The minority rule in a few American states still is that a wife cannot maintain an action for criminal conversation. See Doe v. Roe, 82 Me. 503, 20 Atl. 83 (1890); Kroessin v. Keller, 60 Minn. 372, 62 N.W. 438 (1895); Hodge v. Wetzler, 69 N.J.L. 490, 55 Atl. 49.*fn1 However, the common law rights of married women have advanced throughout our nation, and now the majority rule in America permits such action. See Ash v. Prunier, 105 Fed. 722, 44 C.C.A. 675 (1901); Parker v. Newman, 75 So. 479 (1917); Foot v. Card, 58 Conn. 1, 18 Atl. 1027 (1889); Turner v. Heavrin, 182 Ky. 65, 206 S.W. 23 (1918); Nolin v. Pearson, 191 Mass. 283, 77 N.E. 890 (1906); Seaver v. Adams, 66 N.H. 142, 19
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Atl. 776 (1889); Breiman v. Paasch, 7 Abb. (N.Y.) 249 (1879); Rott v. Goehring, 33 N.D. 413, 157 N.W. 294 (1916); Frederick v. Morse, 88 Vt. 126, 92 Atl. 16 (1914); Deitzman v. Mullin, 108 Ky. 610, 57 S.W. 247 (1900). See also, 27 Am.Jur. § 535, p. 135.
Nor need we rest decision on the common law. The Act of May 17, 1945, P.L. 625, § 1, 48 P.S. § 31, amending section 1 of the Act of June 8, 1893, P.L. 344, § 1, 48 P.S. § 31, so far as pertinent hereto, gave married women the rights not only of "an unmarried person" as in the Act of 1893 but rather the same rights as "a married man." Married women were thus endowed with the same substantive rights in respect of property, real and personal, as a married man which they could prosecute in their own name. This was confirmed by § 1 of the Act of August 24, 1951, P.L. 1416, which provided with an exception not pertinent here: "... hereafter a married woman shall have the same right and power as a married man to acquire, own, possess, control, use, lease, or mortgage, any property of any kind, real, personal or mixed, and either in possession or expectancy, and may exercise the said right and power in the same manner and to the same extent as a married man, but she may not execute or acknowledge a written instrument conveying her real property unless her husband join in such conveyance."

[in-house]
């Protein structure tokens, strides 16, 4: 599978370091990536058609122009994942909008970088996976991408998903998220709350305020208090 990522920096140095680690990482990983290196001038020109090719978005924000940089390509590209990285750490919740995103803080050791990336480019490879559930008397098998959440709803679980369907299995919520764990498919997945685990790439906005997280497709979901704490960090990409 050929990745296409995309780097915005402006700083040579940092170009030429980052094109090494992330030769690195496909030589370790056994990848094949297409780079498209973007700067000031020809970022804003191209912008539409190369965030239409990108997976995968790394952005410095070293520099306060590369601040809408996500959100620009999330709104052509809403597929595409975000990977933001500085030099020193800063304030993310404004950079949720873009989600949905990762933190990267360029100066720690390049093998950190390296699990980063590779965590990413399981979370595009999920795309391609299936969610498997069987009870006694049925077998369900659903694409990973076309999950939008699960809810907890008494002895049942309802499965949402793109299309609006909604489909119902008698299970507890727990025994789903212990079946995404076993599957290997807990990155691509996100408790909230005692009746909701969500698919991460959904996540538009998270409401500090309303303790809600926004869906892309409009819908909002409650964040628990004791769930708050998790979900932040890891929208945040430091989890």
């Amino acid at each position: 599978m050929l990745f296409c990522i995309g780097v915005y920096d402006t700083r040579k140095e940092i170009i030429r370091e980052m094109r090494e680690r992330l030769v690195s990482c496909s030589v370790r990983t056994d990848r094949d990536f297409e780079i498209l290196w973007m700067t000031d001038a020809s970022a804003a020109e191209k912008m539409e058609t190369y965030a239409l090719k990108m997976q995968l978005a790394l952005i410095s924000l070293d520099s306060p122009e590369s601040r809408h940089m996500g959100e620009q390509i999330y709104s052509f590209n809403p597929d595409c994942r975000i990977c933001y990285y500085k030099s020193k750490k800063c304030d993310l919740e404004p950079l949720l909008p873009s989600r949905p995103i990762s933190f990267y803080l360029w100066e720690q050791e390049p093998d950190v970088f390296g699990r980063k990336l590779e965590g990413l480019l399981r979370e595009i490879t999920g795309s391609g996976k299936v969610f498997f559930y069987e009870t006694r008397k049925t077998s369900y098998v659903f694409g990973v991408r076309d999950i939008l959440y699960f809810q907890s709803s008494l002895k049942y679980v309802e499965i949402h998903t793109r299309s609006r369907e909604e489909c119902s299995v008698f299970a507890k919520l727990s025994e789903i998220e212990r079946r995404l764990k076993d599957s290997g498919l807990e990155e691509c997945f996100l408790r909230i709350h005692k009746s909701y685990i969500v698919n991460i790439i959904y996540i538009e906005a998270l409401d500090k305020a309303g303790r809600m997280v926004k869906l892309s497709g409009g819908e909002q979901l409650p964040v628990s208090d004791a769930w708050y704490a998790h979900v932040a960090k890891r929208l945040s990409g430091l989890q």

Finally, the Act of July 17, 1957, P.L. 969, which is not pertinent hereto,*fn2 removed even the disability of a married woman to convey her real property without her husband joining in the conveyance. This act specifically repealed § 1 of the Act of June 8, 1893 as amended by § 1 of the Act of May 17, 1945 but did not mention § 1 of the Act of August 24, 1951.
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It would appear, therefore, that at the time this cause of action arose there was no distinction between the substantive property rights of a married man and a married woman and § 3 of the Act of 1893 still procedurally authorized her to sue in her own name as if she were unmarried.
It is to be noted that in Hoopert v. Obenstine, 77 PaD. & C. 409 (1951) and Hawk v. Mann, 86 Pa.D. & C. 58 (1952), two lower courts took the same view as did the court below. There are no lower court cases holding to the contrary. The writer of a note in 56 Dick.L.Rev. pp. 457-63, is to the same effect and the American Law Institute, Restatement of Torts, § 690, is in complete agreement.
It would appear, therefore, that criminal conversation is a tort and is redressable by an action of trespass by a wife against one who has sexual intercourse with her husband. The compensatory damages allowable in such an action are injury to the wife's social position, disgrace in the community where she lives or was engaged in business, and dishonor to herself and her family. Antonelli v. Xenakis, supra. The trial judge correctly permitted the jury to award punitive damages. Matheis v. Mazet, 164 Pa. 580, 30 Atl. 434.
As to defendant's motion for judgment n.o.v., in view of the verdict, all the testimony must be read in the light most favorable to the plaintiff and all conflicts of evidence must be resolved in her favor. It is unnecessary to recite it at length, it being sufficient to say that we agree with the court below that the verdict was not against the evidence or against the weight of the evidence. The case was fairly tried and submitted to the jury in a correct charge.
Mr. Justice BELL dissents.
The judgment is affirmed.